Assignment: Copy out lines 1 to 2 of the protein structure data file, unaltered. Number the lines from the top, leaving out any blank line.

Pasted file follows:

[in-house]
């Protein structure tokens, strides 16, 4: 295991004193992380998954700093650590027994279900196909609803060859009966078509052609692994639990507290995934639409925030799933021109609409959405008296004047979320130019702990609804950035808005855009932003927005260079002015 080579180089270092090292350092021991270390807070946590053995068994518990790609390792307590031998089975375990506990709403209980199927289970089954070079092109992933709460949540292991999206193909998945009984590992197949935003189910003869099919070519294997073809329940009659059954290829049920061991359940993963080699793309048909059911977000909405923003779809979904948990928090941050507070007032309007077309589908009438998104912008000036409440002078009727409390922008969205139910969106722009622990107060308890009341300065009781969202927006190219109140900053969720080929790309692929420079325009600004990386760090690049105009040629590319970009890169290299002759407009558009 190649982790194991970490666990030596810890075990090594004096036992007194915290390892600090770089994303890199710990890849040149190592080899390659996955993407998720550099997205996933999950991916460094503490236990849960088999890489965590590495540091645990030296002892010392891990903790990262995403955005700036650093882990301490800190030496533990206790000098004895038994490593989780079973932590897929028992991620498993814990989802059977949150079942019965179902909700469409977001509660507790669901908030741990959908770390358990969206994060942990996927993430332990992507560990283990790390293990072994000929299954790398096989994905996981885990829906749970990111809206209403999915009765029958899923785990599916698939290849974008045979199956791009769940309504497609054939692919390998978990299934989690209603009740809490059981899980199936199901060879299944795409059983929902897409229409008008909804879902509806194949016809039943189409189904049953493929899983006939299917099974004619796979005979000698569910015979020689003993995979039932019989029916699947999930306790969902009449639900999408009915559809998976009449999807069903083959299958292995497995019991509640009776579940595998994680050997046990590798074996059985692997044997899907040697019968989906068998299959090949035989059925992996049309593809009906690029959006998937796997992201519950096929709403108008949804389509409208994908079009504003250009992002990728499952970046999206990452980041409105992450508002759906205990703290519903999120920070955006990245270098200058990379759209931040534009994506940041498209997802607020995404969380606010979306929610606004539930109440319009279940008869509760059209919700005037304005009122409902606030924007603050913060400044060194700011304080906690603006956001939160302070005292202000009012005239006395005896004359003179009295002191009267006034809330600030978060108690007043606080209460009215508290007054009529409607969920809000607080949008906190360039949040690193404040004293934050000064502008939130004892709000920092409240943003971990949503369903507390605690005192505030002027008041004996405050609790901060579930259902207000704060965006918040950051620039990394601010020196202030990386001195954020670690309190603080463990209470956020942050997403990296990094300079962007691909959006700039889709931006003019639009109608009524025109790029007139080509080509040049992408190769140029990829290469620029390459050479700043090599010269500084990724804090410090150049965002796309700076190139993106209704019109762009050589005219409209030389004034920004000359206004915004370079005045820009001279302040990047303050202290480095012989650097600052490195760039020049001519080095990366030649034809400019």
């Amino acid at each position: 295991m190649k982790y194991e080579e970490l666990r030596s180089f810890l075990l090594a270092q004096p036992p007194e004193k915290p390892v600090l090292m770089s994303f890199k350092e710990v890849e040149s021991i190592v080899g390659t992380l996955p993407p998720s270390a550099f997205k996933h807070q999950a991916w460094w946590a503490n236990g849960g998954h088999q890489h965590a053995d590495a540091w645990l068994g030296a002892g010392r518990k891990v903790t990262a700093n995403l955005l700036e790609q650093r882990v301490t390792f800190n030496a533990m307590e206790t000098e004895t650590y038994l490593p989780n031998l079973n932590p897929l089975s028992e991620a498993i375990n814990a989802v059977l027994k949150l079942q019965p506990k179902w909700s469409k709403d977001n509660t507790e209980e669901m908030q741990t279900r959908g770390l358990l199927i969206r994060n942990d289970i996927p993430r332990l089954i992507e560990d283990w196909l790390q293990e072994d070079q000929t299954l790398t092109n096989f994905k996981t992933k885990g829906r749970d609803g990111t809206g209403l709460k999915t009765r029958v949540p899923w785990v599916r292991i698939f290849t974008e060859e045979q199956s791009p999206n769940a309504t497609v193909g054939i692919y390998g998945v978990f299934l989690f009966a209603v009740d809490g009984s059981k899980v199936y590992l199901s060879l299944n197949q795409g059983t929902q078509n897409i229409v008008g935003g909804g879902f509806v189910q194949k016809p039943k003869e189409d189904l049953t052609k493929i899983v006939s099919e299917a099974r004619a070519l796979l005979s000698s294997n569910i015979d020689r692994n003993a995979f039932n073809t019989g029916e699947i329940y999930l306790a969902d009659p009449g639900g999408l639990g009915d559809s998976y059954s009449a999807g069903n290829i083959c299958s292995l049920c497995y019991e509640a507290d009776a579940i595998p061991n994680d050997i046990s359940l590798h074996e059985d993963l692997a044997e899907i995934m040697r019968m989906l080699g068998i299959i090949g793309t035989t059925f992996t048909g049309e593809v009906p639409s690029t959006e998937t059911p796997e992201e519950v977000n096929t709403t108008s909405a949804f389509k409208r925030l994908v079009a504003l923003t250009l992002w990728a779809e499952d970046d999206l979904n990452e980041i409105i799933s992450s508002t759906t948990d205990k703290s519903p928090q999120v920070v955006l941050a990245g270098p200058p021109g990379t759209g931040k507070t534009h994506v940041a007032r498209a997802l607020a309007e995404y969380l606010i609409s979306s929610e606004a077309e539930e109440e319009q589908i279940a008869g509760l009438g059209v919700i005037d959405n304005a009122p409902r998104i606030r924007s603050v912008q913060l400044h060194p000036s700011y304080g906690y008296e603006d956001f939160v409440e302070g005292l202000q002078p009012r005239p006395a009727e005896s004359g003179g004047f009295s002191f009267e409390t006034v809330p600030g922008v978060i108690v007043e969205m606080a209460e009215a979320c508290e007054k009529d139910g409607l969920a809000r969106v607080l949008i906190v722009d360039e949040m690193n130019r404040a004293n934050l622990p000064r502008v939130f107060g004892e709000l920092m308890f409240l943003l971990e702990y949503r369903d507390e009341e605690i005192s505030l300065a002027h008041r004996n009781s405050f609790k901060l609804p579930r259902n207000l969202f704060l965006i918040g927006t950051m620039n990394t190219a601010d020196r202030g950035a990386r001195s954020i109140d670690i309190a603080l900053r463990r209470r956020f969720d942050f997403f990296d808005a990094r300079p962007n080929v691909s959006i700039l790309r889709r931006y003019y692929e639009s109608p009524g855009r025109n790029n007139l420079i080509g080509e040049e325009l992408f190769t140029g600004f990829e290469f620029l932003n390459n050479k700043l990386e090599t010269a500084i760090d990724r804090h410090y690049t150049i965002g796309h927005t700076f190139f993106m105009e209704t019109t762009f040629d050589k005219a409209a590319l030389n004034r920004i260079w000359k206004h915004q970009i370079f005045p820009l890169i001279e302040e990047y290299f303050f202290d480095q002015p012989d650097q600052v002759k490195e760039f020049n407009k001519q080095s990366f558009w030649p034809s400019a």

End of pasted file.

[in-house]
């Protein structure tokens, strides 16, 4: 295991004193992380998954700093650590027994279900196909609803060859009966078509052609692994639990507290995934639409925030799933021109609409959405008296004047979320130019702990609804950035808005855009932003927005260079002015 080579180089270092090292350092021991270390807070946590053995068994518990790609390792307590031998089975375990506990709403209980199927289970089954070079092109992933709460949540292991999206193909998945009984590992197949935003189910003869099919070519294997073809329940009659059954290829049920061991359940993963080699793309048909059911977000909405923003779809979904948990928090941050507070007032309007077309589908009438998104912008000036409440002078009727409390922008969205139910969106722009622990107060308890009341300065009781969202927006190219109140900053969720080929790309692929420079325009600004990386760090690049105009040629590319970009890169290299002759407009558009 190649982790194991970490666990030596810890075990090594004096036992007194915290390892600090770089994303890199710990890849040149190592080899390659996955993407998720550099997205996933999950991916460094503490236990849960088999890489965590590495540091645990030296002892010392891990903790990262995403955005700036650093882990301490800190030496533990206790000098004895038994490593989780079973932590897929028992991620498993814990989802059977949150079942019965179902909700469409977001509660507790669901908030741990959908770390358990969206994060942990996927993430332990992507560990283990790390293990072994000929299954790398096989994905996981885990829906749970990111809206209403999915009765029958899923785990599916698939290849974008045979199956791009769940309504497609054939692919390998978990299934989690209603009740809490059981899980199936199901060879299944795409059983929902897409229409008008909804879902509806194949016809039943189409189904049953493929899983006939299917099974004619796979005979000698569910015979020689003993995979039932019989029916699947999930306790969902009449639900999408009915559809998976009449999807069903083959299958292995497995019991509640009776579940595998994680050997046990590798074996059985692997044997899907040697019968989906068998299959090949035989059925992996049309593809009906690029959006998937796997992201519950096929709403108008949804389509409208994908079009504003250009992002990728499952970046999206990452980041409105992450508002759906205990703290519903999120920070955006990245270098200058990379759209931040534009994506940041498209997802607020995404969380606010979306929610606004539930109440319009279940008869509760059209919700005037304005009122409902606030924007603050913060400044060194700011304080906690603006956001939160302070005292202000009012005239006395005896004359003179009295002191009267006034809330600030978060108690007043606080209460009215508290007054009529409607969920809000607080949008906190360039949040690193404040004293934050000064502008939130004892709000920092409240943003971990949503369903507390605690005192505030002027008041004996405050609790901060579930259902207000704060965006918040950051620039990394601010020196202030990386001195954020670690309190603080463990209470956020942050997403990296990094300079962007691909959006700039889709931006003019639009109608009524025109790029007139080509080509040049992408190769140029990829290469620029390459050479700043090599010269500084990724804090410090150049965002796309700076190139993106209704019109762009050589005219409209030389004034920004000359206004915004370079005045820009001279302040990047303050202290480095012989650097600052490195760039020049001519080095990366030649034809400019």